"What's wrong, is he crazy?" were the words that reached me.
"I don't know. He says he's left his wife."
"Lord, what nonsense. He's playing a joke on you, Lena, and you fall for it. I saw her only half an hour ago."
The door was flung open. I leaped to my feet, but couldn't move. My wife stood in the doorway.
The same face, the same age, even the hairdo was the same. Only the ear-rings were unfamiliar, and I'd never seen her wear that kind of suit before. I stood speechless, repressing my excitement by sheer force of will.
"What did you make up all this for?" asked Galya.
I was silent.
"I just saw Olga. She's gone home and expects you for supper. She said you were going to take her to see the Leningrad Ballet."
I was silent.
"What kind of joke is this? And to play it on Lena. What for?"
I could find no words to answer her. Everything was ruined. What explanation would satisfy them? The truth? Who, in my position, would dare to tell the truth?"
"Lena says you're sick," Galya continued, giving me a searching look. "Maybe you are really sick?"
"Maybe I am," I repeated.
I did not know my own voice: it seemed alien and far away.
"Well then," I added, "you must excuse me. I guess I'll just run along."
"Where?" asked Galya, with a start. "We won't let you go alone. I'll take you home." She looked out the window. "My cab's still there. Run after it, Lena. Maybe you'll manage to hold it."
Now we were alone.
"What does all this mean, Sergei? I don't understand it," said Galya.
"I don't either," I replied.
"But even so?"
"You're a physicist, I believe, aren't you, Galya?" I threw out at random.
She was sharply alert. "So what?"
"Can you picture the notion of a plurality of worlds? Worlds existing side by side? Being at the same moment both mysteriously remote and yet amazingly close?"
"Let's suppose that. Such hypotheses do exist."
"Then just suppose that one of these worlds right next door is similar to ours. That it also has a Moscow, only a wee bit different. Perhaps even the same streets, but with other ornamentation. Sometimes, the very same house but with a different street number. And that you are there, and I, and Lena - only our relationships differ...."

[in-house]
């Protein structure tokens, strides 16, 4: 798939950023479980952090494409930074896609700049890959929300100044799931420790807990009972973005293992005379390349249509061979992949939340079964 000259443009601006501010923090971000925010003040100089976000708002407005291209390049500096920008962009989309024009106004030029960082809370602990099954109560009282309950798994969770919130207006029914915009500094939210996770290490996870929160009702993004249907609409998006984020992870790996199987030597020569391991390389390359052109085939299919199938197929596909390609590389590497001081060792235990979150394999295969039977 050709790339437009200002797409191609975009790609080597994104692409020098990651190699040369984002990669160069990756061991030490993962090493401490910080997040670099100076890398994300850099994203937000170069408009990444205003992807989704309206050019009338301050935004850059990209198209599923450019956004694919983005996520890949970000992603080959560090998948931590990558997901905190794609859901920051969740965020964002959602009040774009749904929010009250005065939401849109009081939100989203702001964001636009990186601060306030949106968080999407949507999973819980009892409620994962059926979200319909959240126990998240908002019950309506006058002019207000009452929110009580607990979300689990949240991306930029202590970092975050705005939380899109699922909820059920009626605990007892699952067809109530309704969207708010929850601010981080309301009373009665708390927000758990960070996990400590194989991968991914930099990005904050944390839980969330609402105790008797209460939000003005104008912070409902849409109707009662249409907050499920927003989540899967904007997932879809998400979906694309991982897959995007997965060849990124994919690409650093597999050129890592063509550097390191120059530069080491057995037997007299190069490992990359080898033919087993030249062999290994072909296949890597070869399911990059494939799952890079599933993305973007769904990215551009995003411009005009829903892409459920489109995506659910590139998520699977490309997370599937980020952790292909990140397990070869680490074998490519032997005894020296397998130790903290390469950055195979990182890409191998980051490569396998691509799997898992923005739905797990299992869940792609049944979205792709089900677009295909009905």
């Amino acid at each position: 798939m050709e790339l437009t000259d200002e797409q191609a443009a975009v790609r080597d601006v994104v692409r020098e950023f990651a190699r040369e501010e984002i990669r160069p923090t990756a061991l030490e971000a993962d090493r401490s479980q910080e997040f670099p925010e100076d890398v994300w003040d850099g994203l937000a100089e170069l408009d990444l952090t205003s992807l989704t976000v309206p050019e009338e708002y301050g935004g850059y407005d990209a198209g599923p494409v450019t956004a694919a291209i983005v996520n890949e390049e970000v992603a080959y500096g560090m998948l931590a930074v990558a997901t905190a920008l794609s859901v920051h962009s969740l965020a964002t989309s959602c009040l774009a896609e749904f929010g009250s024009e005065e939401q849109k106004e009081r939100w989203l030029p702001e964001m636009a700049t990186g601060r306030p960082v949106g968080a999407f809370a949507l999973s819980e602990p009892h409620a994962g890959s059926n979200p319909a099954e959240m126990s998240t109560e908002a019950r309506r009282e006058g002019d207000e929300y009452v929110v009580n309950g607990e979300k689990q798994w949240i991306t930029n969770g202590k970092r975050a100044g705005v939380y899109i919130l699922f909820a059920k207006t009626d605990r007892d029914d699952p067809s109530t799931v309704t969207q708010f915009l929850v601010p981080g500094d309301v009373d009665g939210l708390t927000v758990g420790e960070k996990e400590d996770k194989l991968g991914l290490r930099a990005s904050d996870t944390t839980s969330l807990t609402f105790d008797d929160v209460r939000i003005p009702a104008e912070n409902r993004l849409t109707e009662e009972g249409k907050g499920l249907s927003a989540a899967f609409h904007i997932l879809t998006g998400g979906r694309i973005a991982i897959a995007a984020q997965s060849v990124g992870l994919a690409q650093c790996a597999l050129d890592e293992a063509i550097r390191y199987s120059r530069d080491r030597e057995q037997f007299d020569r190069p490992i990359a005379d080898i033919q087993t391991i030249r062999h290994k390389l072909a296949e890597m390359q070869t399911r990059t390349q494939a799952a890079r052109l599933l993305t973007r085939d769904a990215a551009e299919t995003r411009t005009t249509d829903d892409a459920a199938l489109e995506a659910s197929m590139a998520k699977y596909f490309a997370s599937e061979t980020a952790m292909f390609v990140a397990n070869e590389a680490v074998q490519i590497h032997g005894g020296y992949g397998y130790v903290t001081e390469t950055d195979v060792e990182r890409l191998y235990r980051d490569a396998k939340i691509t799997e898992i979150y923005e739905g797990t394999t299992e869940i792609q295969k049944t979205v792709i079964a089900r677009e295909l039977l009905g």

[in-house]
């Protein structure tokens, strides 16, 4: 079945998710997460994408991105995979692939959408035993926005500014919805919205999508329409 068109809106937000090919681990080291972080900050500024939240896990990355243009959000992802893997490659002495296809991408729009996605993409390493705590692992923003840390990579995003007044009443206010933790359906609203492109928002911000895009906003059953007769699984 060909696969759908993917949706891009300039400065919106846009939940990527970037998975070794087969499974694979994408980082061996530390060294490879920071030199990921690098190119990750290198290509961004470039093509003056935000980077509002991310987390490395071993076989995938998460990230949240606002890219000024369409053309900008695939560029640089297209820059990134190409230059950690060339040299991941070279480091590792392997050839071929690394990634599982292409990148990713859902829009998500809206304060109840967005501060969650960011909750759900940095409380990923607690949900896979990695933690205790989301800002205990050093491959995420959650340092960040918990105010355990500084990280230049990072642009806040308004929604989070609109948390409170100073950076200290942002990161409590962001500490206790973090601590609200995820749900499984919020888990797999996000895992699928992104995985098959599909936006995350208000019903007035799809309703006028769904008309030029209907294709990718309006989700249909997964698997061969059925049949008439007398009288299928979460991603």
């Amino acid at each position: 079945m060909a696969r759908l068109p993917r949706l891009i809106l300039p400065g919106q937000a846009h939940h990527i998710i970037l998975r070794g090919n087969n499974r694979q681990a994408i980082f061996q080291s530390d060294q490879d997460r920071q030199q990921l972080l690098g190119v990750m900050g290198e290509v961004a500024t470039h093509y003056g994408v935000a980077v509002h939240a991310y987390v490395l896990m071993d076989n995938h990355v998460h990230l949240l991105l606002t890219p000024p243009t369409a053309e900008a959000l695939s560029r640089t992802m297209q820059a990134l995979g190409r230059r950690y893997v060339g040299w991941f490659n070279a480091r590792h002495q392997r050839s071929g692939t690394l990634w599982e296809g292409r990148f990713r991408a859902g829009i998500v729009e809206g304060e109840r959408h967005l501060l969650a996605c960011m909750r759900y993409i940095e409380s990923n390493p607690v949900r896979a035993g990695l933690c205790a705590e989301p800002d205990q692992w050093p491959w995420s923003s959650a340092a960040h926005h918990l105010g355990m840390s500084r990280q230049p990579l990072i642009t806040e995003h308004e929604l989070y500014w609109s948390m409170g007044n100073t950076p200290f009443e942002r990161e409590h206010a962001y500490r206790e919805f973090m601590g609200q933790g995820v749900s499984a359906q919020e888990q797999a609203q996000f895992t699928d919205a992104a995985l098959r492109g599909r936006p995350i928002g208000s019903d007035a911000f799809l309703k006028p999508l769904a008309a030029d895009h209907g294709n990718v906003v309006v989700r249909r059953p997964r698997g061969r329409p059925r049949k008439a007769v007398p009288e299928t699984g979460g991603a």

She still didn't get it. But I had got fed up with the spiritual masquerade long before. So I dared to open up.
"Let's suppose that in that other Moscow your name isn't Galya Novoseltseva, but Galya Gromova. That six years ago you and I left this room to be married at the Registry. And today a miracle happened: I broke through the membrane barrier ... and looked into your world. There you have a devil of a problem for our limited brains."
Now she looked at me with real fright. Probably she was thinking along the lines of Lena: a sudden madness, raving.
"All right, let's leave it lie," I said wryly. "Take me wherever you wish, I don't care. And don't be scared - I won't choke you or kiss you. There's Lena waving at us. Come on."


Even in this world, Galya must have possessed her usual control. A minute later she was quite calm and collected.
"I hope we won't start in on science fiction in front of the cabby?" she asked, on the way to the taxi.
"So you consider it scientific?" I couldn't resist saying.
"Goodness knows!"
I could not read anything special on her face. Her behaviour was ordinary, that of a clever woman - Galya's way with people who were strangers and yet whom she found interesting. Attentive eyes, respectful attention to a companion, unconsciously coquettish, mocking.